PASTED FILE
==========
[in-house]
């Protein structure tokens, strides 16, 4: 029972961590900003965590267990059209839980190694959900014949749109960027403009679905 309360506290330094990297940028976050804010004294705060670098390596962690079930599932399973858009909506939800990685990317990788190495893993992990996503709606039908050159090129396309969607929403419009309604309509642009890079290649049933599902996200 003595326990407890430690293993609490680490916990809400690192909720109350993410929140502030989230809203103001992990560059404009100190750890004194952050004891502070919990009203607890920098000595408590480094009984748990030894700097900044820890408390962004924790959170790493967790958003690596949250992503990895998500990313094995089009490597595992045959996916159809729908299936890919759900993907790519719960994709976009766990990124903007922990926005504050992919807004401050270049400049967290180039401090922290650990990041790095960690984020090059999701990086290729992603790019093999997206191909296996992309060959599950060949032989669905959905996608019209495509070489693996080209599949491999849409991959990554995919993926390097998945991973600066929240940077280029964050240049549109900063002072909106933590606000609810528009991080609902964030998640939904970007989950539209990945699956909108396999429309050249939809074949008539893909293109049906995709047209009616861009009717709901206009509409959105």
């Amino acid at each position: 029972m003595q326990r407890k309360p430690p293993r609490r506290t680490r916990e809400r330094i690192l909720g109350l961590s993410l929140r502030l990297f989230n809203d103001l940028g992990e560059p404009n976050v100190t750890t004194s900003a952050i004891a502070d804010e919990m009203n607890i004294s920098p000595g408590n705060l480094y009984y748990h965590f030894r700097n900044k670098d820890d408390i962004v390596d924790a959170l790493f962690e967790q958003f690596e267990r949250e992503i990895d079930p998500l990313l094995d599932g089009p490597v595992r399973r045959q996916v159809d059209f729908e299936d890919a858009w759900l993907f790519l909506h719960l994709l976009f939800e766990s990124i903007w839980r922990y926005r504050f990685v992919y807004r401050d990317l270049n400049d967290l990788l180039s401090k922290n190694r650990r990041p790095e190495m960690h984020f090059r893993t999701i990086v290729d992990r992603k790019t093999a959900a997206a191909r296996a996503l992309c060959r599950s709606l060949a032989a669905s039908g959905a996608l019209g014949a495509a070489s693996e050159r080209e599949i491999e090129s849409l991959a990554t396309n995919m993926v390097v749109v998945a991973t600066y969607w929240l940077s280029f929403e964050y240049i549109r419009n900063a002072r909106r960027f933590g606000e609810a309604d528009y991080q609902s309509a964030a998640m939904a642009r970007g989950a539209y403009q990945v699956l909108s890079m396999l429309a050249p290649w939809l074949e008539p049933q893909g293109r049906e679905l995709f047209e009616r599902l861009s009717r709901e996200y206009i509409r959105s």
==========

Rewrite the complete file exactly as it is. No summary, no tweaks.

[in-house]
């Protein structure tokens, strides 16, 4: 029972961590900003965590267990059209839980190694959900014949749109960027403009679905 309360506290330094990297940028976050804010004294705060670098390596962690079930599932399973858009909506939800990685990317990788190495893993992990996503709606039908050159090129396309969607929403419009309604309509642009890079290649049933599902996200 003595326990407890430690293993609490680490916990809400690192909720109350993410929140502030989230809203103001992990560059404009100190750890004194952050004891502070919990009203607890920098000595408590480094009984748990030894700097900044820890408390962004924790959170790493967790958003690596949250992503990895998500990313094995089009490597595992045959996916159809729908299936890919759900993907790519719960994709976009766990990124903007922990926005504050992919807004401050270049400049967290180039401090922290650990990041790095960690984020090059999701990086290729992603790019093999997206191909296996992309060959599950060949032989669905959905996608019209495509070489693996080209599949491999849409991959990554995919993926390097998945991973600066929240940077280029964050240049549109900063002072909106933590606000609810528009991080609902964030998640939904970007989950539209990945699956909108396999429309050249939809074949008539893909293109049906995709047209009616861009009717709901206009509409959105």
């Amino acid at each position: 029972m003595q326990r407890k309360p430690p293993r609490r506290t680490r916990e809400r330094i690192l909720g109350l961590s993410l929140r502030l990297f989230n809203d103001l940028g992990e560059p404009n976050v100190t750890t004194s900003a952050i004891a502070d804010e919990m009203n607890i004294s920098p000595g408590n705060l480094y009984y748990h965590f030894r700097n900044k670098d820890d408390i962004v390596d924790a959170l790493f962690e967790q958003f690596e267990r949250e992503i990895d079930p998500l990313l094995d599932g089009p490597v595992r399973r045959q996916v159809d059209f729908e299936d890919a858009w759900l993907f790519l909506h719960l994709l976009f939800e766990s990124i903007w839980r922990y926005r504050f990685v992919y807004r401050d990317l270049n400049d967290l990788l180039s401090k922290n190694r650990r990041p790095e190495m960690h984020f090059r893993t999701i990086v290729d992990r992603k790019t093999a959900a997206a191909r296996a996503l992309c060959r599950s709606l060949a032989a669905s039908g959905a996608l019209g014949a495509a070489s693996e050159r080209e599949i491999e090129s849409l991959a990554t396309n995919m993926v390097v749109v998945a991973t600066y969607w929240l940077s280029f929403e964050y240049i549109r419009n900063a002072r909106r960027f933590g606000e609810a309604d528009y991080q609902s309509a964030a998640m939904a642009r970007g989950a539209y403009q990945v699956l909108s890079m396999l429309a050249p290649w939809l074949e008539p049933q893909g293109r049906e679905l995709f047209e009616r599902l861009s009717r709901e996200y206009i509409r959105s």